It was Wednesday and I was so ready to get to Scottsdale that I arrived 6 hours ahead of my flight. There was no way I was going to miss my flight because I couldn’t find a parking space in the maze they call a parking lot at SeaTac Airport.
I arrived in Tucson around 10:45pm to be escorted by my ontorage of Ron Sprout and Dennis Summers! Ok, so I must admit I felt like a rock star from the moment the plane landed. I mean I won a trip to Arizona and now two endurance superstars were picking me up at the airport like I was a famous person. We get to the house very close to midnight and Dennis shows me the tach-ma-hall! I had my very own super-duper motorhome to stay in. Talk about feeling like a millionaire! So, I thought I would be too tired to sleep but nope I am exhausted and sleep like the dead.
The next day was Thursday and that is the day I would normally be traveling to the ride. But, I was already an entire day ahead of schedule. Now it was time to meet my steed! Dennis introduced us and we took out my new, ok Sue’s, saddle for a fit. I was hoping it would have stirrups that go short enough… since my legs are pretty stout. And it was great… Dennis tried not to laugh as he put the stirrups up…. Up…. Up… and then off I went for our madden voyage. Bogart and I did great on our super-fast walk ride. He had his balance but, me not so much after all I was riding in my very first treeless saddle. Boy what an amazing feel. I could feel the air in his lungs and the movement of every muscle. It was amazing and I truly felt connected to him in a way I’ve never felt before. Our meet n greet ride was just wonderful, but my stirrups were a little long. So after another adjustment up a whole Dennis and I set to work getting together all the other items we would need to ride on Saturday. When Sue got back from marking trail we all went out on a beautiful ride at a nice trot. Then it was party time at Sue McLain’s house for pizza and amazing company. The house was full of friends new and old. We were all so happy to be spending time together in such a beautiful home. Things couldn’t have been better.
Well good morning Friday! I took the Mooch and Yolo for a wonderful walk in the morning and enjoyed the amazing scenery. Came back to the house and spent time with the horses…. Ok shoveled poo… for some reason I can’t get away from that choir regardless of the state I’m in or horse I’m with. But, a girl’s got to earn her keep. We then exercised the horses in the pasture and got a nice sweat on them. They were so happy just bolting around the cactus and showing off their stuff that makes them amazing endurance horses. It was a blast to watch them move so freely and with smiles on their faces as they bolted past Dennis and me. There was work to be done to get ready for the ride so Sue introduced me to my new “steed”…. One of their quads! I’ve never ridden a quad before and it was truly exhilarating. I had a blast just eating Sue’s dust! Well it wasn’t really dust it was pelting sand but who cares it was amazing and I needed a facial anyways. We ran the quads around the dessert putting up trail markers and signs. Then we moved my palace over to ride camp. Ride camp was a beautiful ranch with huge cactus and beautiful smooth sand. It looked like we were setting up camp right in the middle of a Thoroughbred race track the ground was so amazing. I couldn’t wait to ride in it. More riders started coming and setting up their camps as well. Things were starting to feel “real.” I think that was the strangest thing for me, my routine for pre-ride activities were so different. I felt like I was just hanging out with my friends. So, knowing that I was going to get up and ride at 5:30 am meant I had to put my game face on. I took my shower and put on my ride clothes. That’s something I learned from my dear friend Kathleen Pillow during her pre-ride clinic at the Renegade ride this year. If you sleep in your ride clothes the night before that is one less thing to worry about during the morning of the ride. So, off to sleep I go all dressed and ready to ride!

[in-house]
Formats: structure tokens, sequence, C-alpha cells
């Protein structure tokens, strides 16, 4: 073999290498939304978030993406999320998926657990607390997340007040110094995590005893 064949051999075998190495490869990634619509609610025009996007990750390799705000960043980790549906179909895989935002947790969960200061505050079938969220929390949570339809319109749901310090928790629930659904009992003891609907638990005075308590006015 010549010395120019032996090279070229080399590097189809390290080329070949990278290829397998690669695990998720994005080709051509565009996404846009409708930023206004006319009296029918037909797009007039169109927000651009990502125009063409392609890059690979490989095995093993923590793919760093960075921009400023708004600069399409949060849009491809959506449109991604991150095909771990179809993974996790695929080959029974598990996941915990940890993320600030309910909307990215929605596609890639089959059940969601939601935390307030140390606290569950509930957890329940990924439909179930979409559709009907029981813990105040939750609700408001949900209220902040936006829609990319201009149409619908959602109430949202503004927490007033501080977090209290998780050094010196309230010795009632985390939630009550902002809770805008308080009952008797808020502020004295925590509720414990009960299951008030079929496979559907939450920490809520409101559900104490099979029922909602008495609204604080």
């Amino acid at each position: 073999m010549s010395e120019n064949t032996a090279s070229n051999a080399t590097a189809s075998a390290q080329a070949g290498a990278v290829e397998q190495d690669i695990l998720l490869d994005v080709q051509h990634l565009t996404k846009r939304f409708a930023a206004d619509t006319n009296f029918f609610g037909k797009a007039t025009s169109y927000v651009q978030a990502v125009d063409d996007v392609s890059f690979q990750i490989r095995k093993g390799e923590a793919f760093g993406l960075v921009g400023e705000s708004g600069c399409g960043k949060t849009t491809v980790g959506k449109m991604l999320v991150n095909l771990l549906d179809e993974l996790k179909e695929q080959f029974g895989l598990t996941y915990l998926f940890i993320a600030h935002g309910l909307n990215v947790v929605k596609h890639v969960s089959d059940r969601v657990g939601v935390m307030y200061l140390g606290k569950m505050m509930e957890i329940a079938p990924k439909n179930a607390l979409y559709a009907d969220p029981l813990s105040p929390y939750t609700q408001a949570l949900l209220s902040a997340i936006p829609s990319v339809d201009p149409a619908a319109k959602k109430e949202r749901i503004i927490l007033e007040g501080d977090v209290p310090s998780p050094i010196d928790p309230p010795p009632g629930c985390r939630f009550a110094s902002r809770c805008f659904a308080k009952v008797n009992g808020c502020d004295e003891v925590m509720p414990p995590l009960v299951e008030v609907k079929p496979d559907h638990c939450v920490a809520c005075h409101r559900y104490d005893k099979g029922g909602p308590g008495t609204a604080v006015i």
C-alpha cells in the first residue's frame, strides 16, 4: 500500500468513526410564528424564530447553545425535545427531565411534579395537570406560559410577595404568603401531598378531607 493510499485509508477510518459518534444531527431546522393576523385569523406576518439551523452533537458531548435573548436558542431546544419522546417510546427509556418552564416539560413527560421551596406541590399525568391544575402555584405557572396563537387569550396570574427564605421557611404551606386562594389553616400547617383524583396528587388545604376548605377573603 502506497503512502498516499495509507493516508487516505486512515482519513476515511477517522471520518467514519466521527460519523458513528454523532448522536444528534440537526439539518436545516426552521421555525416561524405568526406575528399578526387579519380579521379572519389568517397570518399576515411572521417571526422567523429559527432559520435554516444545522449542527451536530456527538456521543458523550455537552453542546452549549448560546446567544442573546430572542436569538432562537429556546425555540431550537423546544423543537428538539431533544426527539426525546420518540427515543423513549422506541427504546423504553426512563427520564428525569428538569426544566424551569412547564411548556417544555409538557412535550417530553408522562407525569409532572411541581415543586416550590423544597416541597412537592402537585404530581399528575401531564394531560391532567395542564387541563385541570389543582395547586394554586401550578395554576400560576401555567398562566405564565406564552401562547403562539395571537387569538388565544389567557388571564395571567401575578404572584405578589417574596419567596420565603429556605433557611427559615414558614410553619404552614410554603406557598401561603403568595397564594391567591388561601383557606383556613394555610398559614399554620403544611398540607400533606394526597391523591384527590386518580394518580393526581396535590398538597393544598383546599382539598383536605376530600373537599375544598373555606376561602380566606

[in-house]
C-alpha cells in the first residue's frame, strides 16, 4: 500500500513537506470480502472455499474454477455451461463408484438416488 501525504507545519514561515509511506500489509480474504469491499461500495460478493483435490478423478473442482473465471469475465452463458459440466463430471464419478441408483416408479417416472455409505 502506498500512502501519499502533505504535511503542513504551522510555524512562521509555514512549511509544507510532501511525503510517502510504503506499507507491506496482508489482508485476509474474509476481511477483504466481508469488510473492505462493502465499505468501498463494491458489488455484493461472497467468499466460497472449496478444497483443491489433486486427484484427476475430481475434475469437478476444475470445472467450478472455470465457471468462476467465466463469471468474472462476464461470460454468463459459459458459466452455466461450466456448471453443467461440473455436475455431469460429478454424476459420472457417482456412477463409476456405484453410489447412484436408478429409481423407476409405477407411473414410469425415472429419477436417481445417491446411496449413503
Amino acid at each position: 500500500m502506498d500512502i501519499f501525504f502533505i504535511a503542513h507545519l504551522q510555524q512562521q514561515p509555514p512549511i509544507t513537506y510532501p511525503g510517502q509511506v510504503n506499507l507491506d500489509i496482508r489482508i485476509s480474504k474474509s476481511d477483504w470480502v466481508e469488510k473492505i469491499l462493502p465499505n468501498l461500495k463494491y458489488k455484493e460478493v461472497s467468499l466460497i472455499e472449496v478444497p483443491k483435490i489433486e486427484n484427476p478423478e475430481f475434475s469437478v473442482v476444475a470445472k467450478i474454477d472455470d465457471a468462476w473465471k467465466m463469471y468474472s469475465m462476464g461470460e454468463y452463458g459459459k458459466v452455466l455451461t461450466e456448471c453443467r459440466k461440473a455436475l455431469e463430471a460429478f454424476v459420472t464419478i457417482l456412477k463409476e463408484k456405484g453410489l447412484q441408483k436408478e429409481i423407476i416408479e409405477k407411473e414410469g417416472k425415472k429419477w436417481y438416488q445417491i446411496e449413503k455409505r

Finally it’s 4am and its ride day. Ok, I was too excited I was up at 3am trying to find a cup of coffee. Sandy Cheek came to my rescue around 4:30am and I drank it with enthusiasm. Dennis was walking the horses over from the house and we got things going. I saddle Bogart in the dark, which I amazed myself with because I had only put the saddle on one time prior to that. But, it was like I knew this saddle as well as if it were mine. Dennis added my glow sticks and we hopped aboard. Then before I knew it we were off on our first loop. I have to admit it was very dark and I was more than a little bit nervous. But, I couldn’t have been safer between Sandy and Dennis. They were riding the first loop of their 100 mile ride and they let me ride with them on their loop. I was over the moon with excitement. So, here I was trotting at a beautiful 9 mile an hour pace with coyotes howling in the background and the blur of Christmas lights. It finally sinks in! I’m riding the remarkable Scottsdale 100 endurance race and I’m right in the heat of it. I’ve got an amazing horse underneath me and two amazing mentors in front and behind me. I knew I won a trip to Arizona but I had no idea that this is what I won.